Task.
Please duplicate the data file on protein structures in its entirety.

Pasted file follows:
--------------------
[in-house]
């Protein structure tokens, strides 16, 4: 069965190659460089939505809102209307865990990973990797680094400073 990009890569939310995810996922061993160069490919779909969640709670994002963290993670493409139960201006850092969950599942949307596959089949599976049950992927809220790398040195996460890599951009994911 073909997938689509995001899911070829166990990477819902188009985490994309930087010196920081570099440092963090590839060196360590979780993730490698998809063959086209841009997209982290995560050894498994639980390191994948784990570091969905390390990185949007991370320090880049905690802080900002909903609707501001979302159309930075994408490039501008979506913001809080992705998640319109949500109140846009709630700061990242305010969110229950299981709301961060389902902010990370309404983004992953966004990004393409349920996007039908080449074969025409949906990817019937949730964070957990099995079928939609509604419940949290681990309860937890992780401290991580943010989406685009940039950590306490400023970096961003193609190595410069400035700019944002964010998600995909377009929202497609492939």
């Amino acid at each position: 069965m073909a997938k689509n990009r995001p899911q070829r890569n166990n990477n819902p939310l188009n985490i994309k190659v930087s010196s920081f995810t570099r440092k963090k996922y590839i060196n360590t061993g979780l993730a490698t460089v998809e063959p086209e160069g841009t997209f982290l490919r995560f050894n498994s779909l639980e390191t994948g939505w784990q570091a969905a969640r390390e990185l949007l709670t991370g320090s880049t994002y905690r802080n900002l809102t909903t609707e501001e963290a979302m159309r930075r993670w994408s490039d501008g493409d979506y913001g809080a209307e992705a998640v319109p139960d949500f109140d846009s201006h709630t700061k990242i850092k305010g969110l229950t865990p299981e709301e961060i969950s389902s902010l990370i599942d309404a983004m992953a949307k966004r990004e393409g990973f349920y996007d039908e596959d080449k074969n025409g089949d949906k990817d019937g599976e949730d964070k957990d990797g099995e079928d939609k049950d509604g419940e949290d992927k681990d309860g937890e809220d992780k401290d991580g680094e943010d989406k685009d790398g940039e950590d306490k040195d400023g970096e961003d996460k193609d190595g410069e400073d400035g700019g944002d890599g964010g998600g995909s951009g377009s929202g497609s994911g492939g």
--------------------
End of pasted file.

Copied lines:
[in-house]
């Protein structure tokens, strides 16, 4: 069965190659460089939505809102209307865990990973990797680094400073 990009890569939310995810996922061993160069490919779909969640709670994002963290993670493409139960201006850092969950599942949307596959089949599976049950992927809220790398040195996460890599951009994911 073909997938689509995001899911070829166990990477819902188009985490994309930087010196920081570099440092963090590839060196360590979780993730490698998809063959086209841009997209982290995560050894498994639980390191994948784990570091969905390390990185949007991370320090880049905690802080900002909903609707501001979302159309930075994408490039501008979506913001809080992705998640319109949500109140846009709630700061990242305010969110229950299981709301961060389902902010990370309404983004992953966004990004393409349920996007039908080449074969025409949906990817019937949730964070957990099995079928939609509604419940949290681990309860937890992780401290991580943010989406685009940039950590306490400023970096961003193609190595410069400035700019944002964010998600995909377009929202497609492939």
């Amino acid at each position: 069965m073909a997938k689509n990009r995001p899911q070829r890569n166990n990477n819902p939310l188009n985490i994309k190659v930087s010196s920081f995810t570099r440092k963090k996922y590839i060196n360590t061993g979780l993730a490698t460089v998809e063959p086209e160069g841009t997209f982290l490919r995560f050894n498994s779909l639980e390191t994948g939505w784990q570091a969905a969640r390390e990185l949007l709670t991370g320090s880049t994002y905690r802080n900002l809102t909903t609707e501001e963290a979302m159309r930075r993670w994408s490039d501008g493409d979506y913001g809080a209307e992705a998640v319109p139960d949500f109140d846009s201006h709630t700061k990242i850092k305010g969110l229950t865990p299981e709301e961060i969950s389902s902010l990370i599942d309404a983004m992953a949307k966004r990004e393409g990973f349920y996007d039908e596959d080449k074969n025409g089949d949906k990817d019937g599976e949730d964070k957990d990797g099995e079928d939609k049950d509604g419940e949290d992927k681990d309860g937890e809220d992780k401290d991580g680094e943010d989406k685009d790398g940039e950590d306490k040195d400023g970096e961003d996460k193609d190595g410069e400073d400035g700019g944002d890599g964010g998600g995909s951009g377009s929202g497609s994911g492939g």